JERUSALEM — When Eyal Sher was a kid, he looked forward to the annual Israel Festival, when musicians from around the world gather to perform in a Roman amphitheater in the seaside enclave of Caesarea. First held to feature classical music in 1961, it gradually added ballet, jazz, and visual arts performances. “It was a window to international fare,” recalled the 60-year-old Sher, a filmmaker and the chief executive of the Israel Festival, which will open for its 56th year in Jerusalem on June 1. “[The festival] was really the only way to see this kind of stuff in Israel back then.”
But in recent years, the Israel Festival, which moved to Jerusalem in the 1980s, lost some of its edge and excitement, mainly because it was no longer the only act in town. In Jerusalem, a number of annual arts festivals have cropped up, including the Oud Festival, Mekudeshet and the Opera Festival, not to mention a growing selection of smaller-scale events. “The cultural landscape around the festival has changed a lot,” said Sher. “In recent years the Israel Festival has still been important to the landscape, but it’s just became less of a distinctive event, less central, and less unique.”
Since becoming director of the country’s oldest arts festival three years ago, Sher has sought to change this emerging dynamic by bringing in boundary-pushing artists while reaching out to all sectors of Jerusalem’s population. “I’ve been thinking about how we widen the conversation, to stay ahead of the times,” he said. As a result, this year’s three-week-long festival will feature works that boldly bring together different cultures and traditions, exploring the boundaries of identity to reflect life in Jerusalem, a city full of distinctive populations that constantly interact.
The highlights of this merging of cultures include a performance by Jerusalem’s Symphony Orchestra of pieces from Leonard Bernstein and Igor Stravinksy, with a surprising interlude by Moroccan-born Rabbi Haim Louk who will sing a traditional Sephardic rendition of bits inspired by the Book of Psalms. The Turkey-based Sarband Ensemble will perform music written by 17th-century European composers while under the rule and influence of Turkey’s Ottoman Empire, highlighting the new styles created during this era of cultural encounter. The Spanish director and hypnotic artist Angelica Liddell will give a four-hour performance called “And What Will I do with This Sword?” which explores both a crime from 1981—when a Japanese student in Paris murdered and ate his classmate—along with the 2015 Islamic State terrorist attack that killed 90 concert-goers at the Bataclan Theater in Paris.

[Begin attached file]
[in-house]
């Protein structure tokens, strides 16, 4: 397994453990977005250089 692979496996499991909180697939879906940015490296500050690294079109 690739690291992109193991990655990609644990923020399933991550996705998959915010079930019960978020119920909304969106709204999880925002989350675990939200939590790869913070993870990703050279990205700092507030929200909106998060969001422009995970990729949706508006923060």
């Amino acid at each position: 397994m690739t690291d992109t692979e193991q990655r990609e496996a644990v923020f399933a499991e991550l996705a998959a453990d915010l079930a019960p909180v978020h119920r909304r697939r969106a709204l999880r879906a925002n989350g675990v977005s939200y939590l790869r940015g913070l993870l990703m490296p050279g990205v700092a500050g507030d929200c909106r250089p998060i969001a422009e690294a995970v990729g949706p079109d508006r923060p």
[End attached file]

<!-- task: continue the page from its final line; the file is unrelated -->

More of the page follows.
Most of the performances will take place in the Jerusalem Theater because Sher says it provides a space where performers, the theater environment, and the audience can “explore new stage languages.” During some performances, the audience will sit onstage, and in the all-night long “Night Shift” event, the audience will follow various artists, dancers ,and musicians into all the hallways, back rooms and other nooks and crannies of the sprawling theater complex.
For most of the participating artists, it is their first time performing in the festival and in Jerusalem, something that they say could influence their work and identity. “It is always interesting to work in places where my work is not yet known,” Liddell said. “There is purity in the gaze, a virginal reception that stimulates the whole team. It is an unpredictable encounter.”
And for those artists from Jerusalem, including the Firqat Alnoor Orchestra, a band that includes ultra-Orthodox Jews, Muslims, Christians, and Druze playing 19th-century classical Arabic music from Egypt and Iraq, performing in the festival is a chance to express their feelings about the city. “It’s really a big honor to be in the festival,” said Hana Ftaya, who co-established and manages Firqat Alnoor, which will perform in the festival for the first time, during its opening night at the Sultan’s Pool, a concert venue just outside the Old City walls. “We are a microcosm of Israeli society, so what could be more fitting for our orchestra?”